- The most magnetically attractive of all human traits is passion and enthusiasm, people can’t resist the attraction. These are two of the most modeled traits. Within seconds, people emulate these traits when in the presence of those who exhibit them.
- Whiners, dorks, dullards, nobody’s attracted to them, it’s just the opposite. We all hate them. Human avoidance kicks in and we get away as fast as we can. We put our head down, we look the other way and we walk faster in the other direction.
- In 1985, things weren’t going well for Harley Davidson: We went from 90 percent to 2 percent of the market. Lightweight motor cycles, Japanese bikes were killing us.
- We were all selling the same way, saying the same thing, looking alike. It was a recipe for disaster.
- We tried to build market preference based on quality; problem was that no one is selling junk. The customer expects quality from everyone. When everyone says or does the same things, no one listens.
- You have five seconds to build customer preference; don’t waste your time telling potential customers thing they already know.
- You need to go to market differently; numbers and data won’t do it.
- To make a sale, the customer has to say or think, “I like that, I trust you, I like you, I want that, I need that.” These are gut decisions that close sales.
- Let your competition sell with logic, you need to sell for the heart. It’s how the world works.
- What do you do to justify the price difference? People need a reason to spend more.
- I’d rather see my sister in a whore house, than my brother on a Honda; just kidding.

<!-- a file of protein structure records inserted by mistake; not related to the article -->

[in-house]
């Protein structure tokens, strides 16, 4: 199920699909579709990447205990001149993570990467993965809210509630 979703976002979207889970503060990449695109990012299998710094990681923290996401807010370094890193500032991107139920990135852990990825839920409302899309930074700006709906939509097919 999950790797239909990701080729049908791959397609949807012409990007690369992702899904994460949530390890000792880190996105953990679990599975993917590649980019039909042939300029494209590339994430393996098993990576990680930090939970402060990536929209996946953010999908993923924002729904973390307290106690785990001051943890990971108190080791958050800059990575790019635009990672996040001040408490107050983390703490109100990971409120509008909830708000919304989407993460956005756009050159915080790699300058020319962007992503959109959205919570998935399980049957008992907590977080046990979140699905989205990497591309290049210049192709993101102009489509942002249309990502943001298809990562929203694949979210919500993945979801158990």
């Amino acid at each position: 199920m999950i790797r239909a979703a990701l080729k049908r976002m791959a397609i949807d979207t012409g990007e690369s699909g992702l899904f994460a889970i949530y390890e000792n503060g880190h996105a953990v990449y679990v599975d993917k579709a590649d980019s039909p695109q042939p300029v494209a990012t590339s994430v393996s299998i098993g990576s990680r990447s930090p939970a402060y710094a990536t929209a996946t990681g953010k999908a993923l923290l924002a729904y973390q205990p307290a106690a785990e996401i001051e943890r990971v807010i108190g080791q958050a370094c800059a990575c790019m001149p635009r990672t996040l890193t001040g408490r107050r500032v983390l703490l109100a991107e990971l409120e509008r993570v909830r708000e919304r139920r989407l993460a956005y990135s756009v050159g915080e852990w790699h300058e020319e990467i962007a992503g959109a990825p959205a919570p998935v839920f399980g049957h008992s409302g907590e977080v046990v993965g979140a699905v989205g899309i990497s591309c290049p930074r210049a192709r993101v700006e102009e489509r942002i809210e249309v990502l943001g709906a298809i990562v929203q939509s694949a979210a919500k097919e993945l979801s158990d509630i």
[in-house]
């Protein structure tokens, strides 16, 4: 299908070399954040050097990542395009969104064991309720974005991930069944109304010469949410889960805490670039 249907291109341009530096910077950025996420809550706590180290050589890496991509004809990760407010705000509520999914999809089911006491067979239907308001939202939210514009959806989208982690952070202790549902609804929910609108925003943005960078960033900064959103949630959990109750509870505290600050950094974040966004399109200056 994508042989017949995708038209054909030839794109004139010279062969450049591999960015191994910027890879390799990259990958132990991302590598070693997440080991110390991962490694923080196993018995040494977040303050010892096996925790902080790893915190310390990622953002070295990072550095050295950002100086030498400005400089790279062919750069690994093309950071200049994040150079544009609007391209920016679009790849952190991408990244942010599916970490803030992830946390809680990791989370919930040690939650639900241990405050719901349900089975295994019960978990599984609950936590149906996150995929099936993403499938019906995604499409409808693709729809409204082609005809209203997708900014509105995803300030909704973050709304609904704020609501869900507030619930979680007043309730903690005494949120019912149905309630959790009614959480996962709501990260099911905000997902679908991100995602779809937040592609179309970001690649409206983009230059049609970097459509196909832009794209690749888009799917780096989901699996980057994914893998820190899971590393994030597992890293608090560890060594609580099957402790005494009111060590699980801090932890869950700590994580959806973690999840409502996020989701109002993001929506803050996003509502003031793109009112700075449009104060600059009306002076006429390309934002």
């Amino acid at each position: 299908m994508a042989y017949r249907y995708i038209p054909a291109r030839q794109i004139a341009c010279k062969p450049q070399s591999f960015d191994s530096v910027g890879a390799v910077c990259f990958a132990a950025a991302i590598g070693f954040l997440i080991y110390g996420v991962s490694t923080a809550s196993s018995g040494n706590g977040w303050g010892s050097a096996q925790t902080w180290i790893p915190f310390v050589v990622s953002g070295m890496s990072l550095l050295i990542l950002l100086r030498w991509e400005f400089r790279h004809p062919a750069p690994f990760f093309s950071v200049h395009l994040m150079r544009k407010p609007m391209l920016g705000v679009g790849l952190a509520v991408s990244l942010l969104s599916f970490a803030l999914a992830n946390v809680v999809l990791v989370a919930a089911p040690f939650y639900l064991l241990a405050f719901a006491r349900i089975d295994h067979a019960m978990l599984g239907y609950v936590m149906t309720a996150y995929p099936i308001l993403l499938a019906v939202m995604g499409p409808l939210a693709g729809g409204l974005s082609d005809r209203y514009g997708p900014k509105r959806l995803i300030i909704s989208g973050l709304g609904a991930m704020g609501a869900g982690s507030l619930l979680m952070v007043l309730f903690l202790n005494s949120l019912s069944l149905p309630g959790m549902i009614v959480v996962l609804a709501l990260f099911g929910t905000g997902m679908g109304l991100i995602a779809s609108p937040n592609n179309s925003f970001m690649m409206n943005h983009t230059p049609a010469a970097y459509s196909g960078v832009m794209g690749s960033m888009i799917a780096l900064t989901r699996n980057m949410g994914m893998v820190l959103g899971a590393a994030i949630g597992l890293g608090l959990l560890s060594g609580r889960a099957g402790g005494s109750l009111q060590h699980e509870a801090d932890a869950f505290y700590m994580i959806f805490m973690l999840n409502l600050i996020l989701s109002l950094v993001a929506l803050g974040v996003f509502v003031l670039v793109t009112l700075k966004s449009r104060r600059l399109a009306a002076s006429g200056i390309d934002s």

- How can we sell more products? We need to change the way we sell the products.
- When we first suggested letting people test drive our bikes, the lawyers said there is too much liability. We said, we’re already in bankruptcy, our franchisees and supplier are already suing us. What the worst thing that can happen, have a drill press, get in line, that’s the best we can do and it worked. Show us your motorcycle license or anything that remotely resembles it and go for a ride.
- After a test drive, the question we asked people was: “What do we need to change on this bike to get you to buy it?” 100 percent of the time, they will answer the question. We write down the answers and then offer to do it. Ask the customer what they want you to do, write it down and then let them see you do it and you will close the sale.
- We were in the metal bending business. By asking the right questions, our add-on sales went from $30,000 to over $3 billion a year.
- It’s a process, not a sales pitch.
- End the advertising.
- When the chin drops, it’s over. The next thing that happens is that people leave.
- What every person is saying: “Look at me. Look at me. I am the single most important person in the world.” Validation, we want others to think we are amazing, cool, so I know I am who I think I am. Humans need validation, eye contact, give me a thumbs up.
- Can you even find a living body to talk to today? We need human beings to make us feel special about ourselves. We do things to attract attention. Ever try that with an ATM?
- The faster we recognize and validate others, the faster they engage with us.
- Ask questions and people will answer them. Take notes. Validation.
- Don’t stand around waiting for others to come to you.
- Your mailing piece should be different (size, color, feel,) so it doesn’t get lost. Make it personal, include a handwritten note.
- What are you doing that’s likeable, different and unpredictable?
- We engage people in conversation, write down what they say in front of them and then act on it.
- Job one is creating the culture and brand and it must be positive, enthusiastic and passionate about it.
- We don’t care about how everyone else does it. If others start doing what we are doing it, we will stop doing it.